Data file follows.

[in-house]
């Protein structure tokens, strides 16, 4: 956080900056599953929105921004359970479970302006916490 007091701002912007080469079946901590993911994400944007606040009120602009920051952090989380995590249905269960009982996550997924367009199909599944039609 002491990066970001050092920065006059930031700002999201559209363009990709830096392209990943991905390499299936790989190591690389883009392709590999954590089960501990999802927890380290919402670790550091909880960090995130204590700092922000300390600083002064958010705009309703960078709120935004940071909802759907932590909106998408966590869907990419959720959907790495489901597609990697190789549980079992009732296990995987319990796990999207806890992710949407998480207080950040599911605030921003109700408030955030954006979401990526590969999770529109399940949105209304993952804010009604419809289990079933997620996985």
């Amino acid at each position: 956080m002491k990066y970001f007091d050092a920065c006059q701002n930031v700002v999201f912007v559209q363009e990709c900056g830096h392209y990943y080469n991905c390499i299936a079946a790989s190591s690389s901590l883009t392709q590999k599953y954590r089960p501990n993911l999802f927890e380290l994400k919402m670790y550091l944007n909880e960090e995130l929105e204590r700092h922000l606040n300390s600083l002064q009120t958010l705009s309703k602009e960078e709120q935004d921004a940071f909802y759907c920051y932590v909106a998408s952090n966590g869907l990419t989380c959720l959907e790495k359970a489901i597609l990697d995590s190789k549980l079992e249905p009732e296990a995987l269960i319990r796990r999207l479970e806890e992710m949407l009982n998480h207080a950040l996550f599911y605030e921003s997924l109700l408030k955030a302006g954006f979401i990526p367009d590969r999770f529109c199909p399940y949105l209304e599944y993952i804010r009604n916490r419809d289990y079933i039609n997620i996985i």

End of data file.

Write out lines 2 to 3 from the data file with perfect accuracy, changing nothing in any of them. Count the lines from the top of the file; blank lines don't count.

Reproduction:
């Protein structure tokens, strides 16, 4: 956080900056599953929105921004359970479970302006916490 007091701002912007080469079946901590993911994400944007606040009120602009920051952090989380995590249905269960009982996550997924367009199909599944039609 002491990066970001050092920065006059930031700002999201559209363009990709830096392209990943991905390499299936790989190591690389883009392709590999954590089960501990999802927890380290919402670790550091909880960090995130204590700092922000300390600083002064958010705009309703960078709120935004940071909802759907932590909106998408966590869907990419959720959907790495489901597609990697190789549980079992009732296990995987319990796990999207806890992710949407998480207080950040599911605030921003109700408030955030954006979401990526590969999770529109399940949105209304993952804010009604419809289990079933997620996985």
């Amino acid at each position: 956080m002491k990066y970001f007091d050092a920065c006059q701002n930031v700002v999201f912007v559209q363009e990709c900056g830096h392209y990943y080469n991905c390499i299936a079946a790989s190591s690389s901590l883009t392709q590999k599953y954590r089960p501990n993911l999802f927890e380290l994400k919402m670790y550091l944007n909880e960090e995130l929105e204590r700092h922000l606040n300390s600083l002064q009120t958010l705009s309703k602009e960078e709120q935004d921004a940071f909802y759907c920051y932590v909106a998408s952090n966590g869907l990419t989380c959720l959907e790495k359970a489901i597609l990697d995590s190789k549980l079992e249905p009732e296990a995987l269960i319990r796990r999207l479970e806890e992710m949407l009982n998480h207080a950040l996550f599911y605030e921003s997924l109700l408030k955030a302006g954006f979401i990526p367009d590969r999770f529109c199909p399940y949105l209304e599944y993952i804010r009604n916490r419809d289990y079933i039609n997620i996985i």